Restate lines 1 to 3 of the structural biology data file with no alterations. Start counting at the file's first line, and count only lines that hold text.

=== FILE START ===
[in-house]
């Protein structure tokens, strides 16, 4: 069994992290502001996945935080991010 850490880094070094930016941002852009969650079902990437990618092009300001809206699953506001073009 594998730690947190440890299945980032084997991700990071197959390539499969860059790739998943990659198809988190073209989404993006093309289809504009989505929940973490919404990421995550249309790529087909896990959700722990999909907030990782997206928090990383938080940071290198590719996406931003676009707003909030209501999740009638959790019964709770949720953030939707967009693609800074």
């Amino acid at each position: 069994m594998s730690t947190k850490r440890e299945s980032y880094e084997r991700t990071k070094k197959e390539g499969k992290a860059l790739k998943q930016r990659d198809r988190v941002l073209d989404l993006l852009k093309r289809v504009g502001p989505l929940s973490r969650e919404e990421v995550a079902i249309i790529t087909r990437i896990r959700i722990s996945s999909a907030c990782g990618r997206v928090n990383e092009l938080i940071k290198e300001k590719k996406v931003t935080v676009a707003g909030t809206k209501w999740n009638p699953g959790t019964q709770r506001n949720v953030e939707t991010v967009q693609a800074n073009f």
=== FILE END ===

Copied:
[in-house]
């Protein structure tokens, strides 16, 4: 069994992290502001996945935080991010 850490880094070094930016941002852009969650079902990437990618092009300001809206699953506001073009 594998730690947190440890299945980032084997991700990071197959390539499969860059790739998943990659198809988190073209989404993006093309289809504009989505929940973490919404990421995550249309790529087909896990959700722990999909907030990782997206928090990383938080940071290198590719996406931003676009707003909030209501999740009638959790019964709770949720953030939707967009693609800074």
């Amino acid at each position: 069994m594998s730690t947190k850490r440890e299945s980032y880094e084997r991700t990071k070094k197959e390539g499969k992290a860059l790739k998943q930016r990659d198809r988190v941002l073209d989404l993006l852009k093309r289809v504009g502001p989505l929940s973490r969650e919404e990421v995550a079902i249309i790529t087909r990437i896990r959700i722990s996945s999909a907030c990782g990618r997206v928090n990383e092009l938080i940071k290198e300001k590719k996406v931003t935080v676009a707003g909030t809206k209501w999740n009638p699953g959790t019964q709770r506001n949720v953030e939707t991010v967009q693609a800074n073009f």